Chapter 22 - Quantitative Genetics

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Quantitative inheritanceQuantitative traits exhibit continuous variation in their phenotypic expression, e.g. height, weight, IQ, or skin color in humans. These traits are considered to have phenotypic expressions that are due to the additive influence of three or more genes that govern the same trait. These complexes of genes are referred to as multiple genes or polygenes (Figure 18.1). Refer back to amonohybrid crossin which the alleles are incompletely dominant (figure 22.1 and 22.2 and table 22.1). e.g. snapdragons (red) RR x rr (white) F_{1}x F_{1}Rr (pink) F_{2}RR Rr rr -- genotype (red) (pink) (white) -- phenotype 1 2 1 -- genotypic ratio 2 1 0 -- units of red colorDihybrid, incomplete dominance(Figure 18.3 and Figure 18.5). (red) AABB x aabb (white) F_{1}AaBb (pink) F_{1}x F_{1}red reddish pink pink whitish pink white 1 4 6 4 1 1 AABB (red, 4 additive alleles) 2 AaBB, 2 AABb (reddish pink, 3 additive alleles) 1 aaBB, 4 AaBb, 1 AAbb (pink, 2 additive alleles) 2 aaBb, 2 Aabb (whitish pink, 1 additive alleles) 1 aabb (white, 0 additive alleles) Genotypic ratios AABB AaBB aaBB AABb AaBb aaBb aabb Aabb AAbb 1 2 1 2 4 2 1 2 13 genes(table 22.1 and figure 22.5) AABBCC x aabbcc F_{1}AaBbCc F_{2}yields a phenotypic ratio of . . . red pink white 1 6 15 20 15 6 1 This produces a curve in which most individuals are pink with a very small number of individuals that are either red or white. With more genes, the curve becomes smoother until it approaches the standard bell shaped curve. Skin color in humans is aquantitative trait. The children (F_{1}) of black-skinned and white-skinned parents have skin color that is intermediate between the parents. By examining the children (F_{2}) from a F_{1}x F_{1}marriage, the F_{2}s are on average similar to the F_{1}s, but with greater variance. Remember that in a 4-hybrid cross, the completely homozygous recessive individual should occur 1 out of (2^{4})^{2}times (Table 2.3). In marriages between individuals who are F_{1}s, the most extreme phenotypes (black or white) occur about 1 in every 256 births. By solving the equation 1 1 ----- = ------ 256 (2^{n})^{2}for n, we can see that n equals 4. Thus, the data are consistent with a model of four loci, each segregating two alleles. At each locus, one allele adds a measure of color whereas the other does not. The additive genetic effects at a locus are what determines that an offspring will, in general, have a phenotypic value intermediate between its parents.Additive Genetic VarianceUltimately, we would like to determine the effect of genes on the expression of traits in a population. This influence will be due to genetics and to the environment. In evaluating the effects of genes, we need to examine such parameters as the heritability of a trait and a population's response to selection. Both of these phenomenon depend upon an understanding of the additive genetic variance and the additive genetic variance depends upon the concept of allele frequencies. As response to selection and heritability are population phenomenon, we need to introduce a little population genetics.Frequencies of alleles in a populationThe phenotypic distribution of flower color among a sample of 300 flowers. Red flowers (RR) = 120 f(RR) = 120/300 = .40 Pink flowers (Rr) = 150 f(Rr) = 150/300 = .50 White flowers (rr)= 30 f(rr) = 30/300 = .10 # of r alleles f(r) = ----------------- total # of alleles (It is easier to think in terms of alleles rather than genotypes.) 2(120) + 150 304 p = f(R) = ------------- = --- = .65 2(300) 400 2(30) + 150 96 q = f(r) = ------------ = --- = .35 2(300) 400 As there are only two alleles in this example, p + q = 1 and q = 1 - p. (See pages 671 - 672)Phenotypic Mean and Variance of a PopulationWhat is the mean flower color of the population above? mean(xbar) = sigma (sum across all classes of) f_{i}*x_{i}where f_{i}is the frequency of the ith class and x_{i}is the phenotypic value of ith class. This equation is derived from equation 22.1. For the population above, where red is assigned a phenotypic value of 1, pink is assigned a value of 0, and white is assigned a value of -1, the equation for the mean phenotypic value becomes mean(xbar) = .40*1 + .50*0 + .10*(-1) = .30, which means that the average color of a flower is reddish-pink, though no flower in the population will have this exact color. Now we need to derive a more general formula for the mean and then one for the variance. In our 1 locus problem, the mean phenotype in the population is a weighted average of the three phenotypic values times the genotypic frequencies. The genotypic frequencies in a population are determined by the allele frequencies. The relationship is called the Hardy-Weinberg relationship, which we will cover more thoroughly later. RR Rr rr -- genotype p^{2}2pq q^{2}--expected genotypic ratio a 0 -a -- phenotypic value where p^{2}is the frequency of the red flowers, 2pq is the frequency of the pink flowers, q^{2}is the frequency of the white flowers, and a is a unit of red color produced by a single additive allele mean (xbar) x = p^{2}(a) + 2pq(0) + q^{2}(-a) remember that p + q = 1 and simplify the equation to mean (xbar) = 2ap - a variance V = sigma f_{i}(x_{i}- xbar)^{2}This equation is derived from equation 18.2. V = p^{2}[a - (2ap - a)]^{2}+ 2pq[0 - (2ap - a)]^{2}+ q^{2}[-a - (2ap - a)]^{2}remember that p + q = 1 and simplify the equation to V = 2pqa^{2}Note that V is directly proportional to p*q, and p*q is a maximum when p = q = .5 We now have an equation to determine the additive genetic variance for a population, if we know the allelic frequencies in the population and the contribution to the phenotype of each additive allele. For the vast majority of cases, the inheritance of traits is too complicated to use this formula to determine the additive genetic variance and we must use other methods. However, it is important to understand that the additive genetic variance is the variance among the phenotypes in a population that is due to the additive effects of the alleles affecting the trait in question.Partitioning the Phenotypic VarianceThe total phenotypic variance can be partitioned (split) into that due to genetics and that due to the environment. V_{P}= V_{G}+ V_{E}+ V_{GE}(equation 22.11) V_{P}= total phenotypic variance in the population V_{G}= contribution to the variance from genetics V_{E}= contribution to the variance from the environment V_{GE}= contribution to the variance from a genotype by environment interaction The genetic variance V_{G}can be further partitioned into the additive genetic variance, the dominance genetic variance, and the epistatic (genic interaction) genetic variance, where V_{G}= V_{a}(additive) + V_{d}(dominance) + V_{e}(epistatic) Thus V_{P}= V_{a}+ V_{d}+ V_{e}+ V_{E}+ V_{GE}(equation 22.13)heritability in the narrow sense= h_{N}^{2}= V_{a}/V_{P}Heritability in the narrow sense represents the proportion of the total phenotypic variance in a population that is due to the additive genetic variance. One of several ways to estimate h_{N}^{2}is to plot the offspring phenotypic value versus the midparent phenotypic value for a large number of families in a population. The slope of the regression line through the data is h_{N}^{2}. (Figure 22.17). Another way to determine h_{N}^{2}is to calculate the correlation for a phenotypic trait bwtween pairs of dizygotic twins and then divide that by the expected correlation coeficient based on the degree of relatedness. That ratio is an estimate of h_{N}^{2}. If we set up careful experiments using regression against other relatives, we can estimate V_{d}and V_{e}. However, these estimates require large sample sizes if we are striving for precision.Response to SelectionPractically any character you could examine or measure of a species would vary within a population. This includes not only morphological traits, but physiological traits (heart rate), behavioral traits (aggression), biochemical traits (resistance to toxins), etc. In addition, many of the characters are inherited in some fashion. That is h_{N}^{2}is positive and there is a positive V_{a}. Because of this, for most characters that have been examined, the mean of a population can be shifted via selection (selective breeding regimens) (figures 22.21 and 22.22). For a character that has no additive genetic variance (V_{a}= 2pqa^{2}= 0), a change due to selection is not possible.Selectioncan only cause a change in a population when V_{a}> 0, and the rate and extent of change is proportional to V_{a}. V_{a}V_{a}h_{N}^{2}= ----------------- = -------- V_{a}+ V_{d}+ V_{e}+ V_{E}V_{P}The response to selection is directly proportional to h_{N}^{2}, where R = h_{N}^{2}* S, where S is called the selection differential and R is the response to selection If we have a population whose mean is Ybar before selection and we select a few individual with one extreme phenotype for breeders for the next generation, then the mean of the offspring (Ybar_{o}) minus Ybar is the response to selection. The mean of the breeders (Ybar_{b}) minus Ybar is the selection differential. R/S equals h_{N}^{2}(equation 22.22).Twin studiesMonozygotic twinsresult from one fertilized egg splitting into two embryos Pages 141 - 145. Monozygotic rates are relatively constant when considering race and maternal age.Dizygotic twinsresult from two eggs being fertilized. They occur because of multiple ovulations and are more common in older women. This may be under some genetic control as it tends to run in families. Also, some ethnic groups have higher rates.Monozygotic twins reared togetherare genetically identical (G) and have the same familial environment (E_{2}) and they only differ on their individual environments (E_{1}). If you plot the phenotypic value of one twin versus the other twin, the correlation between them is reduced from 1.0 due to the effects of their different individual environments (E_{1}).Monozygotic twins reared apartare genetically identical (G), but have different familial and individual environments (E_{1}+ E_{2}). The correlation between monozygotic twins reared apart is due to the common genotype that they share. Thus that correlation is G. The difference between the correlations for monozygotic twins reared apart and monozygotic twins reared together is E_{2}, the familial environment. In one study on intelligence, the correlation between monozygotic twins reared together was 0.87, which means that E_{1}is equal to 0.13. The correlation between monozygotic twins reared apart was 0.69, which means that G is equal to 0.69. The difference between the two correlation coefficients (0.87 - 0.69) is 0.18, which is equal to E_{2}. Thus genetics plays a major role in determining the variance in intelligence in this population.Multiple gene hypothesishas 6 assumptions concerning the behavior of the alleles and their expression. These six assumptions basically summarize the behavior of multiple loci and their effects on a particluar trait. 1) no allelic pairs exhibit dominance of one allele over another 2) each contributing allele in a series has an equal effect 3) the effect of each contributing allele is additive 4) no genetic interaction, or epistasis, occurs among the alleles at different loci in a polygenic series 5) no genetic linkage is exhibited between the genes in a polygenic series, and therefore they assort independently 6) there are no environmental effects The last two assumptions are violated most often. The multiple gene hypothesis forms a satisfactory place from which to start when analyzing a quantitative trait.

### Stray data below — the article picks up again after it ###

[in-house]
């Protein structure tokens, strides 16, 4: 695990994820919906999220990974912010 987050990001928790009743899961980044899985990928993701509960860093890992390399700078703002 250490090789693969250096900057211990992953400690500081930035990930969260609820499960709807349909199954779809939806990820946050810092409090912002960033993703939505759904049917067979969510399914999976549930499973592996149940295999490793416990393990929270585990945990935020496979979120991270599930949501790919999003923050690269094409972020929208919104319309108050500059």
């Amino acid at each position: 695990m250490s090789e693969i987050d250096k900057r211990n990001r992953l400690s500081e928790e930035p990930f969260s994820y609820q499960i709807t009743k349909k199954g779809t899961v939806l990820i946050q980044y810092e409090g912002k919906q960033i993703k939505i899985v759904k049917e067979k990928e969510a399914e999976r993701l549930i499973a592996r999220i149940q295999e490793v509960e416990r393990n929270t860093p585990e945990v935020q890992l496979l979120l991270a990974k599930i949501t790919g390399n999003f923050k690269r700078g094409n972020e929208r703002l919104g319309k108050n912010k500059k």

Last update on 24 October 2004